The Poetry Kit MAGAZINE




Approaching Rembrandt by Martyn Halsall

The Doctor Who Spoke to Bones by Lizzy Hudson

A curtain-raiser by SK Iyer

Equestrian by Mick Moss

The Banquet by Thomas Orszag-Land

A New Cartography by Mandy Pannett

Six a.m. by Sally Plumb

Opium by Sam Silva

The Bucket by Mark Stopforth

Spider by David Supper







Theses poems published as emag 10x10 - Edition 1 - February 2011 



Approaching Rembrandt

by Martyn Halsall


Ochre heat, melt of rain; Dutch light

harried through clouds at different speeds, the sea

rumoured among them, never far from reflecting

dredged shadows along canals, a drain of blues,

left-over mudflats, sheen of creeks and eels.

Indoors a painter rephrases Caravaggio.


Outdoors becomes interiors, frames

a family starched to Calvinism among courtyard roses,

their silence a prelude to letters from the New World.

A woman peels apples with utmost concentration,

as if to break the spiral would disrupt horizons.

Behind glass, landscapes, maps confront indoors.


Still lives: lemon rind, oysters,

water encrusted with jewels in a breakfast glass shattered

to the jagged. Hazel nut and a twist of newsprint

show danger and absence among iris and porcelain.

A night watch of birds, dragooned to a flagged pond,

leaves two feathers, and a pelican flared by lightning.


Quickly it could become October, the same

turning into twilit landscapes of greyed varnish, where

Rembrandt is weighing shadows, re-casting his portrait

as the Apostle Paul, borrowing Italian chiaroscuro.

The landscape along his forehead is engraved with doubts

an apostle would dismiss, but an artist harvest.


Perhaps Thursday, quizzical; you hear leaves

gathered by a Delft wind, inside the studio you sense

raindrops from the mirror he is using, a deliberate

turning away as he re-defines biography.

His hat's a swirl of meringue with a lemon pause.

His eyeline follows the evening, into the next world.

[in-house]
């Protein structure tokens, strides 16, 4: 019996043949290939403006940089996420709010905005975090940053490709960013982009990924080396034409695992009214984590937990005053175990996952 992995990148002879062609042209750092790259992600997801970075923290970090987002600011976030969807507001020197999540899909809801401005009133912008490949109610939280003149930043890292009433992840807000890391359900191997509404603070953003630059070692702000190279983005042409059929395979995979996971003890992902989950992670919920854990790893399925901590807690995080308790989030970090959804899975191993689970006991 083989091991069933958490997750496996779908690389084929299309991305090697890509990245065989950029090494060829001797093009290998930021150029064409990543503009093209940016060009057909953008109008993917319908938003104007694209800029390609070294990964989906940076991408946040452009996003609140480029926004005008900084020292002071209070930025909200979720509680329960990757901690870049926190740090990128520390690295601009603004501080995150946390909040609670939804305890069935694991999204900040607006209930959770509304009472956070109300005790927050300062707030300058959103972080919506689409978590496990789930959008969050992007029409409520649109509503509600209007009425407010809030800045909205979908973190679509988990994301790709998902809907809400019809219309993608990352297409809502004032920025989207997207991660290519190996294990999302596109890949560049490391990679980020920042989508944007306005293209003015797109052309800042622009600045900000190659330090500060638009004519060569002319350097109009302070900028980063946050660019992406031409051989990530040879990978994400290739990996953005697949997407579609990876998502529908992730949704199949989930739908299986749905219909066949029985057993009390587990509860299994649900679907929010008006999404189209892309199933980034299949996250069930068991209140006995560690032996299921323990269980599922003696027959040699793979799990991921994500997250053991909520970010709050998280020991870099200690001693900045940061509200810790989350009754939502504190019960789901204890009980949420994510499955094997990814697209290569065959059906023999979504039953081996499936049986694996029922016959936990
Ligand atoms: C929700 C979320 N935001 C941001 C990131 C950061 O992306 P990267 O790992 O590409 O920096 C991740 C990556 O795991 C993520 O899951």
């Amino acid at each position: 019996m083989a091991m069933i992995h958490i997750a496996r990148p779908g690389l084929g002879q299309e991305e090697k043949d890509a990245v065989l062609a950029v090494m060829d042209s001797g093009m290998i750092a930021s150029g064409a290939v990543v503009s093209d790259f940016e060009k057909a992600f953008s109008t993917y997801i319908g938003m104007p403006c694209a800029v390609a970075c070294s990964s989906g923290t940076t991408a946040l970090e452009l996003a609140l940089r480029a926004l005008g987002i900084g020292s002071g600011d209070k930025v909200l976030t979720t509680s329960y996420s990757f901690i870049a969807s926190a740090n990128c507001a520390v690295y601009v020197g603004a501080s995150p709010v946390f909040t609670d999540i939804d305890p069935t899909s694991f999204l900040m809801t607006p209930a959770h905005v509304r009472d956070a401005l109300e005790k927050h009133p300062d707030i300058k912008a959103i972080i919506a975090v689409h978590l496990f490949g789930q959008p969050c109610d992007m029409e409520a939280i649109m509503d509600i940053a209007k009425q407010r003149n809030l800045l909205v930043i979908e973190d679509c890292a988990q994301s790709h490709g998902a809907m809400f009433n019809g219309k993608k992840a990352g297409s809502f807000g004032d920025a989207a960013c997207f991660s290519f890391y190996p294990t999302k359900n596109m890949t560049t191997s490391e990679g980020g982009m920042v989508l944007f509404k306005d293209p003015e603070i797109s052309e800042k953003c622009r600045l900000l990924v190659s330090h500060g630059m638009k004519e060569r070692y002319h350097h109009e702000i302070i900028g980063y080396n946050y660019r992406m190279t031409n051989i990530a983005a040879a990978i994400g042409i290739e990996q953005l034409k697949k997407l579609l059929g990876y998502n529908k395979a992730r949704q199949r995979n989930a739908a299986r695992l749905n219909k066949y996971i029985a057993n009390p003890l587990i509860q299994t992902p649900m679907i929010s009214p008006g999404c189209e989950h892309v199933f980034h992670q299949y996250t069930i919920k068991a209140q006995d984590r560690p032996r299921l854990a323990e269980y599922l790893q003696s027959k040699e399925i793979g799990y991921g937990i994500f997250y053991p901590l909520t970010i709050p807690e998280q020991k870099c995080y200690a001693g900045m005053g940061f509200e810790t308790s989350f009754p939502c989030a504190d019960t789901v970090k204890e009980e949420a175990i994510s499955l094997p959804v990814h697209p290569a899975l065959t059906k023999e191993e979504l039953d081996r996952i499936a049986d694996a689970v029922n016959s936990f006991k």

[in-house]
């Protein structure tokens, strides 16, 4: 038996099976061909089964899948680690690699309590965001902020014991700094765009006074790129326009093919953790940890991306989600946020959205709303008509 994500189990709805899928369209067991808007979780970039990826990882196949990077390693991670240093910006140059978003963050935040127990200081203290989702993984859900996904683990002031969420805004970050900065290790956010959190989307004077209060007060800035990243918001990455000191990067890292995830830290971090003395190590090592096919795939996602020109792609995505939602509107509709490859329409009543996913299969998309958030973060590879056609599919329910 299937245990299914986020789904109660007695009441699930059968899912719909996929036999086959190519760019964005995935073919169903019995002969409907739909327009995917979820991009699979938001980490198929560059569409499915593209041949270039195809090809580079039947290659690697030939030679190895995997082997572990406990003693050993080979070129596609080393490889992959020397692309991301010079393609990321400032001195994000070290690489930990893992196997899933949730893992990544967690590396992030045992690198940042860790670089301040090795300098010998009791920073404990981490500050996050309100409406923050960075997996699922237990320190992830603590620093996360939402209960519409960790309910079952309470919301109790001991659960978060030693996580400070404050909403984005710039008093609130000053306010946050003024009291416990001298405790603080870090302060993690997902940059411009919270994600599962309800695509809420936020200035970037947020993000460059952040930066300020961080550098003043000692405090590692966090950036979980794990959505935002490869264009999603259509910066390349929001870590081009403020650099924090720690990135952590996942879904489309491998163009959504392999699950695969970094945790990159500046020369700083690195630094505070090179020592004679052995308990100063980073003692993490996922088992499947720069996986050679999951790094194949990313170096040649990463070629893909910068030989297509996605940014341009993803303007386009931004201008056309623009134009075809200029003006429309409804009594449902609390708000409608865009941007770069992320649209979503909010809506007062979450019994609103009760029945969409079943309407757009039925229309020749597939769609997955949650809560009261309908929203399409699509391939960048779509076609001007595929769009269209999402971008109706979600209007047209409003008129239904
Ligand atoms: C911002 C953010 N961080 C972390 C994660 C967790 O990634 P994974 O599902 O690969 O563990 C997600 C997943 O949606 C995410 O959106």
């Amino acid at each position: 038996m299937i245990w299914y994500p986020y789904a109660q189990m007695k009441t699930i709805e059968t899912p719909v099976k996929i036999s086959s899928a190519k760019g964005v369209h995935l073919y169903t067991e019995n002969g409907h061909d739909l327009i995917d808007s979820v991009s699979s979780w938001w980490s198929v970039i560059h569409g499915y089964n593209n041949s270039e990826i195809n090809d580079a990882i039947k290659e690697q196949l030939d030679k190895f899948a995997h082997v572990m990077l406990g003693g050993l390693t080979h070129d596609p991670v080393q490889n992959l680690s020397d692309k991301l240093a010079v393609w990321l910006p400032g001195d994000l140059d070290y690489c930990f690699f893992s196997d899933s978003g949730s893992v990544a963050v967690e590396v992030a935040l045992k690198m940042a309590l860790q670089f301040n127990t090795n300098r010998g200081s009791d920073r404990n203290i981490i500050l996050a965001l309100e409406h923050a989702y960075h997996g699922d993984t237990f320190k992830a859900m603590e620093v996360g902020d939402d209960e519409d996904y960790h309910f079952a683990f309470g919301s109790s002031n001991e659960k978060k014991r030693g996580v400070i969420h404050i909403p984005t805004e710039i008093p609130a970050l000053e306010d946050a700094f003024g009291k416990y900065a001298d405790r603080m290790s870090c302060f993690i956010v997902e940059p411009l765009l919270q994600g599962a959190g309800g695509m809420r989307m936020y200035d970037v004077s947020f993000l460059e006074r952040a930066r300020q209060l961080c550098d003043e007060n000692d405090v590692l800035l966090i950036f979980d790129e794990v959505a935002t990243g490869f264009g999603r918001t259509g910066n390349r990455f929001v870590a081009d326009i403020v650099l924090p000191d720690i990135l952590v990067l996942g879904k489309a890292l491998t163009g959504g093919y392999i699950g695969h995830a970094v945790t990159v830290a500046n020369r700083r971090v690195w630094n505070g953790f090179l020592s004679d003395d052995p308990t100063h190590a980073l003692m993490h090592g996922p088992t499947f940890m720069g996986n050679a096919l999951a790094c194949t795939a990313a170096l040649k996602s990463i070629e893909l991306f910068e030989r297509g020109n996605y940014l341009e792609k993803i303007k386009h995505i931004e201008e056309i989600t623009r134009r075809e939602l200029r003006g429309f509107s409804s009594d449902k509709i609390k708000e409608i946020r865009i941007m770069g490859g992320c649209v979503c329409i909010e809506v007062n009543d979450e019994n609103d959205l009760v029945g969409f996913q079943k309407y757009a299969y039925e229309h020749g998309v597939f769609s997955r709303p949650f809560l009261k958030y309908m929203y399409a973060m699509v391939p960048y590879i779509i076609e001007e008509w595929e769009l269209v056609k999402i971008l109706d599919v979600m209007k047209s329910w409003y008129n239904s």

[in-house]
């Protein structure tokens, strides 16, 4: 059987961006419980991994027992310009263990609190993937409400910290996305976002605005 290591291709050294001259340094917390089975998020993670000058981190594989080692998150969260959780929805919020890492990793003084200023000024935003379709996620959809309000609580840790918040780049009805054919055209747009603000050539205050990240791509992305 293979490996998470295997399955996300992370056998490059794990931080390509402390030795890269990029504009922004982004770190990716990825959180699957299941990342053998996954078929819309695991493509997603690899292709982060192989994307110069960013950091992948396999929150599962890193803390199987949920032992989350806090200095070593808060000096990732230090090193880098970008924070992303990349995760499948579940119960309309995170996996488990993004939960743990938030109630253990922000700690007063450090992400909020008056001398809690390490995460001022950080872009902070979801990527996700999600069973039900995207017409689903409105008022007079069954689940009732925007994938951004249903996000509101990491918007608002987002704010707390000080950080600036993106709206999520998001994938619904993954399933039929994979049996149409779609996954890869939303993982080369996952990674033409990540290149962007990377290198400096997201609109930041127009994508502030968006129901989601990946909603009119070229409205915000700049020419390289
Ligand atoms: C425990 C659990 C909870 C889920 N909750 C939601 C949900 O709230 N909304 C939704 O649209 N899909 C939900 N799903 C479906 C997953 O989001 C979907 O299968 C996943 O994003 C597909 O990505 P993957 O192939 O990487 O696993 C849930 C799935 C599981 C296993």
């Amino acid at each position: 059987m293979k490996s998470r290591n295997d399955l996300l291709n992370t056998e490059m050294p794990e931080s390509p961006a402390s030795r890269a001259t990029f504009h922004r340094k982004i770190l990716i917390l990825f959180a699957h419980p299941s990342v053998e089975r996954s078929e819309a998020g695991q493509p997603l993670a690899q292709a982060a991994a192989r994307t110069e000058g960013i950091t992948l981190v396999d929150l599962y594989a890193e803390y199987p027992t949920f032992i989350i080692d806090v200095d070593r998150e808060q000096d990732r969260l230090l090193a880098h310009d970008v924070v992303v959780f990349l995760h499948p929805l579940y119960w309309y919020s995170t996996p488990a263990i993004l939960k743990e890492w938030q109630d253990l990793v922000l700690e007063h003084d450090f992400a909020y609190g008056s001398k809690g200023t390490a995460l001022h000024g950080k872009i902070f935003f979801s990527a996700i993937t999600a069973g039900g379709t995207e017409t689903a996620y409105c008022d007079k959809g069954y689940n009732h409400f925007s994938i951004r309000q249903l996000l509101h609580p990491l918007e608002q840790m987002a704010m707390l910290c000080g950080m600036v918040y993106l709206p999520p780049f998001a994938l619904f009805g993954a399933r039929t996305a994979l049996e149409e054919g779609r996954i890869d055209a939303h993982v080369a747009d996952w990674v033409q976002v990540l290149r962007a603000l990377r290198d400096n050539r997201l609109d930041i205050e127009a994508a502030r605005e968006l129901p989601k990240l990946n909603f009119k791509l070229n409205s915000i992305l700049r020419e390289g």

The Doctor Who Spoke to Bones

by Lizzy Hudson

I once knew a man
Who knew a hundred ways to read people.
He could read the lines and lumps on their palms, deciphering
The way those thin threads
Braided themselves into ropes
And curved around those little hills of flesh.
He could read the creases round your eyes
And spot a fake smile at fifty paces.
He could read thumbs
And feet
And the forgotten, faded scents that linger in your skin
And the tension and twitches of your muscles.

Now, this man was a doctor
And an excellent one at that.
Economy of motion and warm hands, he said,
Were the only two essentials for his trade.
His "trick", as he called it
Was mostly just for fun.

Passing his knotted old hands over the skin,
He'd talk to the bones in a gutteral voice;
A low-pitched murmur
In a language I didn't know.
It sounded a little like Latin,
Melted down and moulded into something new.
The words seemed languid,
As if they'd sailed in from tropical climes;
Been forged in heat and humidity
And tempered by trade winds,
Bearing the sweet reek of spices.

In time, his voice would slow and stop
And he'd listen. For bones, he said
Could tell you all sorts of secrets about their owners.
I imagined them, comfortable in their fleshy suits.
Glimmering, white and clean as a baby's newly-cut tooth.
I even thought I heard them
Speaking in a dry and cackling voice.
The exuberance of a strong old-age
Was theirs. They were ancient
And solid as the Earth.

And I did rather wish
That I could have talked back.



A curtain-raiser

by SK Iyer

When the sun is about to set,
she brooms -  cleaning the dusty
residues of the day;  the breath